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Corporate super funds ‘unlikely’ to last over the long term

By Rhea Nath
4 minute read

Increased regulatory reform and competitive pressures have meant most corporate funds are struggling to meet the scale required to survive, according to an industry professional.

While larger employers in Australia have historically seen corporate funds as a way to customise their value proposition to employees, a shifting superannuation landscape suggests a grim outlook for such funds moving forward.

Last week, one of the country’s largest corporate funds, TelstraSuper, joined the chorus of corporate super funds open to mergers, with the TelstraSuper board determining members would be “best served” in the long term by seeking a merger partner.

“Originally established exclusively for Telstra employees but now serving a much broader membership, less than one quarter of TelstraSuper members currently work for the Telstra group of companies. As well, today many new members come directly to the fund or through other unrelated employers and not through Telstra’s employment,” the $26 billion fund said.

“The TelstraSuper Board and Telstra Group came to the view that the time has come for TelstraSuper to move forward with a new separate identity from the Telstra Group.”

Qantas Super, too, has flagged potential consolidation after a “careful review” of its scale, growth path, and the legislative and regulatory environment.

The $8.5 billion fund cited industry consolidations as having influenced its decision. Namely, as per the fund, the superannuation industry has been rapidly consolidating over the past two decades and the number of corporate superannuation funds has declined rapidly, going from 761 in 2004 to just 11 in 2022.

Reflecting on this trend, research house SuperRatings agreed the tides are shifting against corporate funds in a highly competitive superannuation industry.

“Historically larger employers have seen corporate plans as a way to tailor and enhance their value proposition to employees. By having a large enough group of relatively homogenous members, insurance rates in particular, could be customised to fit specific demographics while still benefiting from group insurance arrangements,” SuperRatings’ insights manager, Joshua Lowen, told InvestorDaily.

“Often, fees would be lower than in ‘standard’ superannuation offering although this is less true now as competition and high levels of fee scrutiny from the regulator have compressed fees across the market. Corporate sponsors also would subsidise fees or insurance premiums for employees.”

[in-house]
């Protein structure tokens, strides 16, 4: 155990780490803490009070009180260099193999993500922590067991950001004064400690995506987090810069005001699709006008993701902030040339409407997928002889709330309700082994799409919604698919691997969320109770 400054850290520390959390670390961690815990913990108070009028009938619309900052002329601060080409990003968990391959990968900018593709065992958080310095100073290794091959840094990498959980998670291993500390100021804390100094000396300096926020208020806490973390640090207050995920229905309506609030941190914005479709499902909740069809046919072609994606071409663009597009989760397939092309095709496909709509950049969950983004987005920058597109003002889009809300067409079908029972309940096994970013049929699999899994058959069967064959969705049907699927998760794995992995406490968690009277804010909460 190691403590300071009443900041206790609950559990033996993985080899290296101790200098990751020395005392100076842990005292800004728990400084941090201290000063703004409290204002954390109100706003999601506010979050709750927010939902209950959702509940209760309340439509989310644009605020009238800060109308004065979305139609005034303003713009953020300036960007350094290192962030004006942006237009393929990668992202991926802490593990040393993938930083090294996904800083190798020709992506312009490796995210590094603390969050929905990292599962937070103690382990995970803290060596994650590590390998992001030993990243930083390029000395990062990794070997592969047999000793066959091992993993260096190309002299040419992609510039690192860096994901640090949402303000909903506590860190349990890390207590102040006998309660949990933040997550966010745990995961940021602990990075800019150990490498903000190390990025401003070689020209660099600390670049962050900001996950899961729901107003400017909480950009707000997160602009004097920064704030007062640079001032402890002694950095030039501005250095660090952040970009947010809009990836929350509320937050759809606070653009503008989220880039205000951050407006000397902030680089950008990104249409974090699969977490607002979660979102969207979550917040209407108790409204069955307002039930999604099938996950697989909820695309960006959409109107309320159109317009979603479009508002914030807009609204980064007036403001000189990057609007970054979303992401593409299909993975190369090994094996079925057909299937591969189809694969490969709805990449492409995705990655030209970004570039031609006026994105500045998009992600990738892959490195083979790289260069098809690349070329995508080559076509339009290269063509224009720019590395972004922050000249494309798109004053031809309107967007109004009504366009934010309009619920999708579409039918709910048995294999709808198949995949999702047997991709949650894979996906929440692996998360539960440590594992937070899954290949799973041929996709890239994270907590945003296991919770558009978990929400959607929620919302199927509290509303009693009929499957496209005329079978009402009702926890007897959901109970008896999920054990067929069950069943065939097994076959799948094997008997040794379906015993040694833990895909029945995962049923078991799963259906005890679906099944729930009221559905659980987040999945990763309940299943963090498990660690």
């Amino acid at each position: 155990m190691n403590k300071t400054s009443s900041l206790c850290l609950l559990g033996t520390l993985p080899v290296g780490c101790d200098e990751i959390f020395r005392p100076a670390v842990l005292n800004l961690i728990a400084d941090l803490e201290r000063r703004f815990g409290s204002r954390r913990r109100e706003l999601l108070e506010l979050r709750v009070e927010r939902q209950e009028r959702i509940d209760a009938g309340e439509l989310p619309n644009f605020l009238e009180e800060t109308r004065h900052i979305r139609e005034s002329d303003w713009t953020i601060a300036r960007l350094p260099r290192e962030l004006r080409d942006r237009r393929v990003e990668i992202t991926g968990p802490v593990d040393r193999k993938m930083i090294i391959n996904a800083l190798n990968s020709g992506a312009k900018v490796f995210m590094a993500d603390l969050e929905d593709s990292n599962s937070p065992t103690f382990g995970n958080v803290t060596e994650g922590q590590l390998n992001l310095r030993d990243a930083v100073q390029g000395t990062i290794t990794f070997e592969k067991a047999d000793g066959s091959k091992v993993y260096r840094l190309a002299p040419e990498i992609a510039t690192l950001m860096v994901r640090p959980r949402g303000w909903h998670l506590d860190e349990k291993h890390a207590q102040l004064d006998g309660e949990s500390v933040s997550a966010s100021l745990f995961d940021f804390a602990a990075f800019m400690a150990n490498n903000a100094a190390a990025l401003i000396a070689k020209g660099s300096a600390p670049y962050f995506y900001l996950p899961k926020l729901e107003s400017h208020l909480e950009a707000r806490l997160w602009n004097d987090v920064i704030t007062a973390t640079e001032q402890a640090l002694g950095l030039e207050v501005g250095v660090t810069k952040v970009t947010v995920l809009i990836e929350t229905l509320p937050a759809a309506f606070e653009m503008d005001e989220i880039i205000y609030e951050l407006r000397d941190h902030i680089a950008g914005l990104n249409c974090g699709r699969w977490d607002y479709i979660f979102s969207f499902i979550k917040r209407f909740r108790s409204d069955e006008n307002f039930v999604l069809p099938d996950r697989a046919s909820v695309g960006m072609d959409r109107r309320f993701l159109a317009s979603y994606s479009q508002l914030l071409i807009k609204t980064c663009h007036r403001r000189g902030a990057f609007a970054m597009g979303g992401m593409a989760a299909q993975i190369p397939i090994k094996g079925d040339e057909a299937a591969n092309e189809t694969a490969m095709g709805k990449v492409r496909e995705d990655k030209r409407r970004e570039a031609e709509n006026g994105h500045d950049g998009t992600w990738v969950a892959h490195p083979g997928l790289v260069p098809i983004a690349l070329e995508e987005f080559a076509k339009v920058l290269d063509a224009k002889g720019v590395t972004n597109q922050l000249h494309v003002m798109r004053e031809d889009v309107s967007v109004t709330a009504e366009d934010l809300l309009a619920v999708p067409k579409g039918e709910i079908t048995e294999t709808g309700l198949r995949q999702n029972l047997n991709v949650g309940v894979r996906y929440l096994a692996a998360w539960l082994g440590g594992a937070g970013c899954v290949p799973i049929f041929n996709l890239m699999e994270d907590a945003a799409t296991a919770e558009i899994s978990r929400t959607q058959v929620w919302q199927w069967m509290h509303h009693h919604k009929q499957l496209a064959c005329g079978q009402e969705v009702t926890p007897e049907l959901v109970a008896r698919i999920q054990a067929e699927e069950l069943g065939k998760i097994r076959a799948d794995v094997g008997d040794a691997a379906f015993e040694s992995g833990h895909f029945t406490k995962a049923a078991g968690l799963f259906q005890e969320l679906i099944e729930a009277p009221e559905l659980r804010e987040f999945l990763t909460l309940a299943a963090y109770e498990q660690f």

However, amid increased competition and regulatory reform, corporate funds are struggling to meet the size and scale necessary to keep their doors open.

“Combined with the reducing fee benefits as standard fee rates decline, they are losing their points of difference with large, easily accessible open funds,” Lowen said, adding that operating a corporate fund often comes with a cost to the employer.

“Benefits are reducing and costs are increasing, it has made greater sense for these funds to merge.”

Will there be any corporate funds left standing?

While TelstraSuper and Qantas Super have yet to announce their merger partners, a number of other corporate funds have made key consolidation moves in the last 18 months.

Commonwealth Bank Group Super, which represents some 63,000 members and $12.3 billion funds under management, successfully merged with Australia’s second largest super fund, Australian Retirement Trust (ART) in November.

ART also experienced other corporate transitions this fiscal year, welcoming 25,000 new members and integrating $4.3 billion through its merger with Woolworths Group and Endeavour Group in August.

Additionally, the Oracle Superannuation Plan has transitioned into ART.

At the time, ART’s chief commercial officer, Dave Woodall, outlined how the recent mergers signalled confidence from corporate Australia in the fund’s superannuation offering.

“We have a very experienced in-house transition team, allowing us to deliver a positive member experience during the transition and provide the employer with the opportunity to refresh their value offering for their employees,” he said.

He further explained ART had built infrastructure to support corporate Australia in reducing the time, effort, and risk to deliver on their employee superannuation benefits via an employer platform that provides clearinghouse services and bespoke payroll administration, which is “an often underrated” benefit of its ecosystem.

“We are increasingly seen as a critical partner of the people or HR teams at large organisations, supporting them with their remuneration and benefits agenda and making super a key part of their employee value proposition,” Woodall said.

Benefits and setbacks

For SuperRatings’ Lowen, corporate funds opting to merge into larger industry or retail funds can present both advantages and disadvantages.

“The primary benefit comes from the ongoing sustainability of fees in larger funds as well as access to investments (and potential investment returns) that smaller funds would not have the resources to invest in,” he explained.

He also noted a potential downside – a reduced level of understanding and customisation for that specific group of members. However, he explained that these mergers often involve tailored arrangements aimed at mitigating this concern, especially regarding insurance designs.

Lowen ultimately doesn’t foresee stand-alone corporate funds enduring in the market over the long term but anticipates that tailored corporate solutions within larger funds will likely persist.

“This is less driven by their inability to meet the performance test than the sustainability of their cost structures when the number of new members available to the fund is limited,” he said.